Bill Parcells' slow but steady departure from the Dolphins continued over the weekend when he cleared out of his office and decided his work with Miami would take on a different, more detached style than it was even recently in his role as consultant.
A club source just confirmed an ESPN report that Parcells is no longer taking part in day-to-day operations of the team. Starting Monday, Parcells was no longer intent on being at his post every day as he had been through even last week.
"Bill is still performing his duties to the Dolphins," the club source said. "But he's choosing to do it in a different fashion."
That new fashion is from afar. Parcells will rarely be at the team's training facility from now on and may not attend any home games, either. He never attended road games, even when he served as executive vice president for football operations.
Parcells yielded that title and job the first week of the regular season. It was the first step in what is certain to be a total disconnect from the Dolphins after the 2010 season ends. Monday's step was the second such step.
Parcells will continue to do the things he enjoys as he collects the remainder of his 2010 salary: He actually likes to grind hour after hour, studying tape of college players. He typically does that work starting in November so that likely will still happen, according to a source.
But unlike past years when Parcells studied players, then set the agenda for drafting them, he will have little if any say in the April 2011 draft, according to a second club source.
Parcells also will no longer be involved in helping the current players on the roster with tips or motivational tweaks. He will no longer be "down the hall," as coach Tony Sparano liked to say, for the moments the coach asked Parcells for his opinion.
And he will not be watching practices first-hand and suggesting to GM Jeff Ireland ways to address weaknesses on the roster.
So ultimately what does this mean for the Dolphins?
First, it is not a distraction. Coach Tony Sparano will answer a few questions about it Wednesday. Players might get a couple also. That's it. The truth is Parcells has purposefully had little affect on the locker room this year so the team will not suffer a great degree of distraction as it prepares for the Pittsburgh Steelers.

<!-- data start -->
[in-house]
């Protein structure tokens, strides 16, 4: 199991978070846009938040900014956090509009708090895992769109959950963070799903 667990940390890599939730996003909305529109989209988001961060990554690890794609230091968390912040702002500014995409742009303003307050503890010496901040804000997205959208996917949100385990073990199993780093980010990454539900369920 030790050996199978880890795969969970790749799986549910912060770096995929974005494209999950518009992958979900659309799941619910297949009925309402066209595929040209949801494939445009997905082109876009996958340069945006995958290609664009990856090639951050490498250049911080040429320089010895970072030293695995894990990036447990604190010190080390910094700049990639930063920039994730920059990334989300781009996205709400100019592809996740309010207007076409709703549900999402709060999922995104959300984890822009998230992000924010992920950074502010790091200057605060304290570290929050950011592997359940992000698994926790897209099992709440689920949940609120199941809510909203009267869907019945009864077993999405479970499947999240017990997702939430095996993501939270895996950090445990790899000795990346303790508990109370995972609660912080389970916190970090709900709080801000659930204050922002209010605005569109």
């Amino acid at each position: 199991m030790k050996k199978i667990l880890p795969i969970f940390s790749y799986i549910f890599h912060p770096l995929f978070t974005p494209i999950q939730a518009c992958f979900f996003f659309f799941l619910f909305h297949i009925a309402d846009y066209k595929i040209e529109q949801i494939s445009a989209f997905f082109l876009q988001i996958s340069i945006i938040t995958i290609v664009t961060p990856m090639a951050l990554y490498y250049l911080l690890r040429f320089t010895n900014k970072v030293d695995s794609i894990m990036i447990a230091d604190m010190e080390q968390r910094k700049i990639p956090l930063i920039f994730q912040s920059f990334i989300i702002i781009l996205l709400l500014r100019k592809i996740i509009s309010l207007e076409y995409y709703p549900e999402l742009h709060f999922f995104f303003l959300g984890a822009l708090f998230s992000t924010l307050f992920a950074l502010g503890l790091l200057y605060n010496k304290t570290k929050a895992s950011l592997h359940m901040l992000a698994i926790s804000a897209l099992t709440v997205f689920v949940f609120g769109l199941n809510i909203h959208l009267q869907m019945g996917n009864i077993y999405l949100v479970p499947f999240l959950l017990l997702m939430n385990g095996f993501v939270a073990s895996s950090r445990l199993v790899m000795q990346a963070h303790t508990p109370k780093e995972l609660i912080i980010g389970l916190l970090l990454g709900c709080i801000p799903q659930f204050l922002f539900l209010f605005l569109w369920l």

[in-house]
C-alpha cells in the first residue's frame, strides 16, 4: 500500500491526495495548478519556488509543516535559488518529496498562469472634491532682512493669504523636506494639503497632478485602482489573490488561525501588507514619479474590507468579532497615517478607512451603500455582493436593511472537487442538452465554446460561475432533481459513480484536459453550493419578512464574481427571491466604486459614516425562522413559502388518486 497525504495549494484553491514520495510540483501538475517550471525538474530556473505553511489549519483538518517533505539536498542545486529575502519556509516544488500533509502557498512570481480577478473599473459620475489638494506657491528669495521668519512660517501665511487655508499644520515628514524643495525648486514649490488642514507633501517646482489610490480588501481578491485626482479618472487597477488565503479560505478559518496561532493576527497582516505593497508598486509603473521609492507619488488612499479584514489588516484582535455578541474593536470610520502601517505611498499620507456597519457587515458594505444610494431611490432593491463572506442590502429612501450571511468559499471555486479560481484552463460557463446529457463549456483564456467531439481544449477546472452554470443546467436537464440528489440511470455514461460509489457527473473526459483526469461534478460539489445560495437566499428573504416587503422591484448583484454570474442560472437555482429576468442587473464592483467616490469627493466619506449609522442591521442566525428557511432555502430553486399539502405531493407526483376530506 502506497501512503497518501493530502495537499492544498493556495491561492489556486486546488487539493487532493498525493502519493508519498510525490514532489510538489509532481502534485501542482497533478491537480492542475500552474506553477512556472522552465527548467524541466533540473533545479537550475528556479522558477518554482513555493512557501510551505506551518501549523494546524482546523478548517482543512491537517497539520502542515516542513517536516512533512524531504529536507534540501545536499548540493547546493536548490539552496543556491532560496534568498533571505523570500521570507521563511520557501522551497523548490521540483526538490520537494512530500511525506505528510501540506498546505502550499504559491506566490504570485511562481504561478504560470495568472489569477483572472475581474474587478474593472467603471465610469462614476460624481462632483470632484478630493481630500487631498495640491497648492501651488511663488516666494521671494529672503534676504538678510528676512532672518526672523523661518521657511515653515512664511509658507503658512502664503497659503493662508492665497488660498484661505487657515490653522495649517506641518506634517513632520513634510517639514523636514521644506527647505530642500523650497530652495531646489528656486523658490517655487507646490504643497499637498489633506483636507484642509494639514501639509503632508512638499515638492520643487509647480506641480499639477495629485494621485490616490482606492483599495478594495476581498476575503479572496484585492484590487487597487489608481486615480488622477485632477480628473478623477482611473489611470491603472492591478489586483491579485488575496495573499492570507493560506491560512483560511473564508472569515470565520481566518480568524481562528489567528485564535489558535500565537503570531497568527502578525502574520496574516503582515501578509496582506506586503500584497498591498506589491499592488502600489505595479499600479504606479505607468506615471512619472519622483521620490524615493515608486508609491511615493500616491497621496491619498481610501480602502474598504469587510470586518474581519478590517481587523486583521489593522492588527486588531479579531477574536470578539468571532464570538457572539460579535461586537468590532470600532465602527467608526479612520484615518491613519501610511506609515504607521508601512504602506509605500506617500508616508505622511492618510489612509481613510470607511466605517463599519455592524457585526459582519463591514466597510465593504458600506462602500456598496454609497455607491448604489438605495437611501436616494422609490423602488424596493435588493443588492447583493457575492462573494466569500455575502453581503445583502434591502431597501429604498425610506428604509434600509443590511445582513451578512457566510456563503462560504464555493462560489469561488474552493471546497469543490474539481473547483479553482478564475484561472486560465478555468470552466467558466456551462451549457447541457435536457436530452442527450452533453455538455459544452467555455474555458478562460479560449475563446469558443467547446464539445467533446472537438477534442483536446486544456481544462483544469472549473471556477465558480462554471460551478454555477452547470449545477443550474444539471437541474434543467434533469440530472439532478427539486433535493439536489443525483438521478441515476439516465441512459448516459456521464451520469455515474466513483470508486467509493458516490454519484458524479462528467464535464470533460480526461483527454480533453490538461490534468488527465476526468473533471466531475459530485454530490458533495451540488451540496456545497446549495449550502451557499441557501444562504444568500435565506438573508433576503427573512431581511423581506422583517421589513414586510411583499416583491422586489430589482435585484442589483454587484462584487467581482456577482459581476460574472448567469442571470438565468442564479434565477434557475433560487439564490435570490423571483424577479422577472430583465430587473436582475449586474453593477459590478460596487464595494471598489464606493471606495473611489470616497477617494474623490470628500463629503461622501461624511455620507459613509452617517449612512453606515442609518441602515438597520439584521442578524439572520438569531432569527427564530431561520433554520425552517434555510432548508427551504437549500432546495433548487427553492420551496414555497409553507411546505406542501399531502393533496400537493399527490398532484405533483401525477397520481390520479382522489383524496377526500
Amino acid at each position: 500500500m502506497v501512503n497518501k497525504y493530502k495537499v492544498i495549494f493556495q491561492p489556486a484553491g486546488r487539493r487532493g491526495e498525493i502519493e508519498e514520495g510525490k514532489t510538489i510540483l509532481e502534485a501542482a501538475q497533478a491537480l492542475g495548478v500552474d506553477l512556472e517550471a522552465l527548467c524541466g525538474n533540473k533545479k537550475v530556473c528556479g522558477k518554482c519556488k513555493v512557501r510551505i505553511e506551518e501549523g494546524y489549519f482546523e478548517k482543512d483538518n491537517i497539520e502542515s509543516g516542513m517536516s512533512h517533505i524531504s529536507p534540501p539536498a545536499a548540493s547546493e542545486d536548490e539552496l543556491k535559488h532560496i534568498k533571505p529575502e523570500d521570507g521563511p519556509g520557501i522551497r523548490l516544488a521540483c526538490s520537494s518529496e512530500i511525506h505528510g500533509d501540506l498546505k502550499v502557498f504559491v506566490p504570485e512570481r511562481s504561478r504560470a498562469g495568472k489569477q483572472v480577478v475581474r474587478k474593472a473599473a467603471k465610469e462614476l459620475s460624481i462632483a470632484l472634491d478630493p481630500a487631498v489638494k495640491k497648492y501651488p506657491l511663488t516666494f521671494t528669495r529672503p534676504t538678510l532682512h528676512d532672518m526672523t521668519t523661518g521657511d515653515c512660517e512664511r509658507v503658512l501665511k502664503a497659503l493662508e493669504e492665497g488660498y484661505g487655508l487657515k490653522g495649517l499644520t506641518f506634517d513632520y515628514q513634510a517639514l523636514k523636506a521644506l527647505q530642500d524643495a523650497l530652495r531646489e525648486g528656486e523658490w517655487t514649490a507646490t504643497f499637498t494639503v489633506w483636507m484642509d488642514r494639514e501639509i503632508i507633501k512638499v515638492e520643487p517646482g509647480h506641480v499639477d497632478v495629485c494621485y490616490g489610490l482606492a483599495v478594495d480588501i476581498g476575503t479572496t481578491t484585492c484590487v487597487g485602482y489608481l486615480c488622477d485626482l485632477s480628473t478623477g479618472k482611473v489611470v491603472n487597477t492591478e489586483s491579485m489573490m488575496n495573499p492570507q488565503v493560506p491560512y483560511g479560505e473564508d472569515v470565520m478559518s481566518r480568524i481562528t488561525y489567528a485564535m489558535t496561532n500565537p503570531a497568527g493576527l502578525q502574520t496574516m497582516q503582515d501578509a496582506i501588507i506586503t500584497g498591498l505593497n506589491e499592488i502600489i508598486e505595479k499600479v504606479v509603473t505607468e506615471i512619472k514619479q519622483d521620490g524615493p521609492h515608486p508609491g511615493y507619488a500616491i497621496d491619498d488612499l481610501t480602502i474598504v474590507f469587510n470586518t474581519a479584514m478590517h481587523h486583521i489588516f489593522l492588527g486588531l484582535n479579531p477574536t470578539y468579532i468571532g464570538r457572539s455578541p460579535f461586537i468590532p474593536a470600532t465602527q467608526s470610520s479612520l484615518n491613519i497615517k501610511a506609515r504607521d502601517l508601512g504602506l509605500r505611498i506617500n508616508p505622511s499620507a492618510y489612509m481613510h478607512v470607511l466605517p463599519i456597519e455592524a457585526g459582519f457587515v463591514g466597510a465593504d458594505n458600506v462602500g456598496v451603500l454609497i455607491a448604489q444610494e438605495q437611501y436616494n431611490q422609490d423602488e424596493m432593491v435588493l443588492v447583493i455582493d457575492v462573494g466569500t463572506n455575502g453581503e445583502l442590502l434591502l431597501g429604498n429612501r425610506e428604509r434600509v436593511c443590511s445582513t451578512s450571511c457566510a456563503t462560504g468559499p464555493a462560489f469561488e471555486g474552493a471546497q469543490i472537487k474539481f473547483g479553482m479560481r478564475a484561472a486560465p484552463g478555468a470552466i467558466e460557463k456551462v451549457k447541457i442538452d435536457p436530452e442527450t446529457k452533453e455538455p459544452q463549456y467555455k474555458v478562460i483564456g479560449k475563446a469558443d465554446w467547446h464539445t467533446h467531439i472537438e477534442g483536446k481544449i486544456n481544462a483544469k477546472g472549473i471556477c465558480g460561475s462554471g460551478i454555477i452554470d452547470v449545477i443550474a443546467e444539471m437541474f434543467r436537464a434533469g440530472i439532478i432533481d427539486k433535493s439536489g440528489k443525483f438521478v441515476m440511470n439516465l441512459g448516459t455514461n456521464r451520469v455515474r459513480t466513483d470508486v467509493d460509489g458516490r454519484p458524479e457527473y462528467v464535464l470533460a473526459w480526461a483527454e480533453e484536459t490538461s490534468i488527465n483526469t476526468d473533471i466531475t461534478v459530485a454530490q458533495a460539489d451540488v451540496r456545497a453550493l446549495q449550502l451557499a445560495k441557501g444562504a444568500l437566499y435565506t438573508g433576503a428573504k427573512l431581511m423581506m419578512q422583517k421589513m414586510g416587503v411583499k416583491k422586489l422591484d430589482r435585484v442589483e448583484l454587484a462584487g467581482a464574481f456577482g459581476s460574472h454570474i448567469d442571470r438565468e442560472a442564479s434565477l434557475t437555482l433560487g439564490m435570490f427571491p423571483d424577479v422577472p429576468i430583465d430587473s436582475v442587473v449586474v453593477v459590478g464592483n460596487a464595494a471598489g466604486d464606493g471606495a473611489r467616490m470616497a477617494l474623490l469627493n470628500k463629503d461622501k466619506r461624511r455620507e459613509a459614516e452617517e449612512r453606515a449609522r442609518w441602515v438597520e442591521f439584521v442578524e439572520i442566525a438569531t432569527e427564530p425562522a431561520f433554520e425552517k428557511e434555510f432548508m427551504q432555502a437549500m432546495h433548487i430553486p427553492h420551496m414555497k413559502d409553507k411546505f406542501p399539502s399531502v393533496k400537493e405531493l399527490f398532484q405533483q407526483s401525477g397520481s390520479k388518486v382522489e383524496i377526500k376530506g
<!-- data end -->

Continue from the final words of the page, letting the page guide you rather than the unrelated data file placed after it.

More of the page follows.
But there is fallout. No doubt about that.
The safety net for Ireland and Sparano is pretty much gone. Parcells had removed it from Sparano a while back, refusing to correct what he saw as mistakes by the head coach or his assistants for fear of overshadowing their authority.
But he had no such fear of keeping Ireland from stepping in obvious muck. He correct possible missteps and went another direction, if necessary. Now Ireland is wholly and solely responsible for Miami's personnel decisions and Parcells is even more removed from the process than he was even last week.
And that, by the way, was quite removed. For example: Remember the first week of the season when the Dolphins set their initial 53 man roster? Jake Grove was on that roster with Parcells in charge. A few days later when Parcells stepped back and Ireland took over, the GM waived Grove.
Ireland didn't ask for permission. He told Parcells he was making the move and then did it.
Now Parcells will get this information via a phone call rather than perhaps a personal chat with Ireland in his office. No, that's not a big difference. But there is a subtle change.
The biggest change, the long-term effect is in that Miami instantly loses the credibility of having Bill Parcells at the helm. He had a track record. He won Super Bowls. He was proven. And so if he said Jeff Ireland and Tony Sparano were good, they were good.
Now, neither Ireland nor Sparano have anyone vouching for them. They must sink or swim based on two things: Wins and losses.
They win, we're good, they're good, ownership is good, everyone's good.
They lose, as they did last year at 7-9, and suddenly there will be much questioning, second-guessing, wondering, wringing of hands, gnashing of teeth. I exaggerate, but you get the drift.
One man's word will no longer be enough to say, "All is well, we're on course."
Because that man is all but gone from Miami.